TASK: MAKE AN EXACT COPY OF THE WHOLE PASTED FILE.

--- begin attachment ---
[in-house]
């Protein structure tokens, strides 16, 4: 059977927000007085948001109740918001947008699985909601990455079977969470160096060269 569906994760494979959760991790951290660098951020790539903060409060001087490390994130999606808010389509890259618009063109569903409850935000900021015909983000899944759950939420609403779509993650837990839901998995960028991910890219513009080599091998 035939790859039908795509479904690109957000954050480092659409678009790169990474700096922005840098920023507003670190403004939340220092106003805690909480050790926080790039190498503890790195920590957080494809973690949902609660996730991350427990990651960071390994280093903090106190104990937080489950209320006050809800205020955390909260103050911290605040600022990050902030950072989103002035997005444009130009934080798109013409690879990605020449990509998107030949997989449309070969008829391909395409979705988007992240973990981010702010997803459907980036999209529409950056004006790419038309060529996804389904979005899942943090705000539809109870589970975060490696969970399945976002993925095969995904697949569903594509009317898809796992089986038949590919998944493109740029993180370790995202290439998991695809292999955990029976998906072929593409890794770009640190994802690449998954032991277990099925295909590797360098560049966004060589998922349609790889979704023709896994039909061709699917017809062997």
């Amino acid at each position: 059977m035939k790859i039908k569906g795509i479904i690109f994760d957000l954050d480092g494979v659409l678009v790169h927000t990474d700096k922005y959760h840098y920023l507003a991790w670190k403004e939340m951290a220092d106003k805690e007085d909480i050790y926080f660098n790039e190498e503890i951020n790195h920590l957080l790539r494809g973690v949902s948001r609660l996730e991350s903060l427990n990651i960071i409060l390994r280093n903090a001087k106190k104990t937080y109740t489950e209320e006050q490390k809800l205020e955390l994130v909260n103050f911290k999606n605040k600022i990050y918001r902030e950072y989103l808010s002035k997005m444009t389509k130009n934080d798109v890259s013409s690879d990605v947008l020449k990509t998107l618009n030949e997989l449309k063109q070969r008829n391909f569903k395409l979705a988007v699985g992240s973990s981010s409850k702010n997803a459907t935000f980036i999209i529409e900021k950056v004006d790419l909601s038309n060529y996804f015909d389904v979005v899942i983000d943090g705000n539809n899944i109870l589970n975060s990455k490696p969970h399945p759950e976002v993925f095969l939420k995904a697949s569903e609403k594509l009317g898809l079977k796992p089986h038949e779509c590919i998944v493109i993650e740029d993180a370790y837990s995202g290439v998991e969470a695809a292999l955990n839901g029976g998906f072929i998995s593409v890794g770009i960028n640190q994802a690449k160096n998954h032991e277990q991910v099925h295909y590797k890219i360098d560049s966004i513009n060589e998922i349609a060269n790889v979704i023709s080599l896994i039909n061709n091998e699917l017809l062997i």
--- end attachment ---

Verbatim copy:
[in-house]
């Protein structure tokens, strides 16, 4: 059977927000007085948001109740918001947008699985909601990455079977969470160096060269 569906994760494979959760991790951290660098951020790539903060409060001087490390994130999606808010389509890259618009063109569903409850935000900021015909983000899944759950939420609403779509993650837990839901998995960028991910890219513009080599091998 035939790859039908795509479904690109957000954050480092659409678009790169990474700096922005840098920023507003670190403004939340220092106003805690909480050790926080790039190498503890790195920590957080494809973690949902609660996730991350427990990651960071390994280093903090106190104990937080489950209320006050809800205020955390909260103050911290605040600022990050902030950072989103002035997005444009130009934080798109013409690879990605020449990509998107030949997989449309070969008829391909395409979705988007992240973990981010702010997803459907980036999209529409950056004006790419038309060529996804389904979005899942943090705000539809109870589970975060490696969970399945976002993925095969995904697949569903594509009317898809796992089986038949590919998944493109740029993180370790995202290439998991695809292999955990029976998906072929593409890794770009640190994802690449998954032991277990099925295909590797360098560049966004060589998922349609790889979704023709896994039909061709699917017809062997």
């Amino acid at each position: 059977m035939k790859i039908k569906g795509i479904i690109f994760d957000l954050d480092g494979v659409l678009v790169h927000t990474d700096k922005y959760h840098y920023l507003a991790w670190k403004e939340m951290a220092d106003k805690e007085d909480i050790y926080f660098n790039e190498e503890i951020n790195h920590l957080l790539r494809g973690v949902s948001r609660l996730e991350s903060l427990n990651i960071i409060l390994r280093n903090a001087k106190k104990t937080y109740t489950e209320e006050q490390k809800l205020e955390l994130v909260n103050f911290k999606n605040k600022i990050y918001r902030e950072y989103l808010s002035k997005m444009t389509k130009n934080d798109v890259s013409s690879d990605v947008l020449k990509t998107l618009n030949e997989l449309k063109q070969r008829n391909f569903k395409l979705a988007v699985g992240s973990s981010s409850k702010n997803a459907t935000f980036i999209i529409e900021k950056v004006d790419l909601s038309n060529y996804f015909d389904v979005v899942i983000d943090g705000n539809n899944i109870l589970n975060s990455k490696p969970h399945p759950e976002v993925f095969l939420k995904a697949s569903e609403k594509l009317g898809l079977k796992p089986h038949e779509c590919i998944v493109i993650e740029d993180a370790y837990s995202g290439v998991e969470a695809a292999l955990n839901g029976g998906f072929i998995s593409v890794g770009i960028n640190q994802a690449k160096n998954h032991e277990q991910v099925h295909y590797k890219i360098d560049s966004i513009n060589e998922i349609a060269n790889v979704i023709s080599l896994i039909n061709n091998e699917l017809l062997i």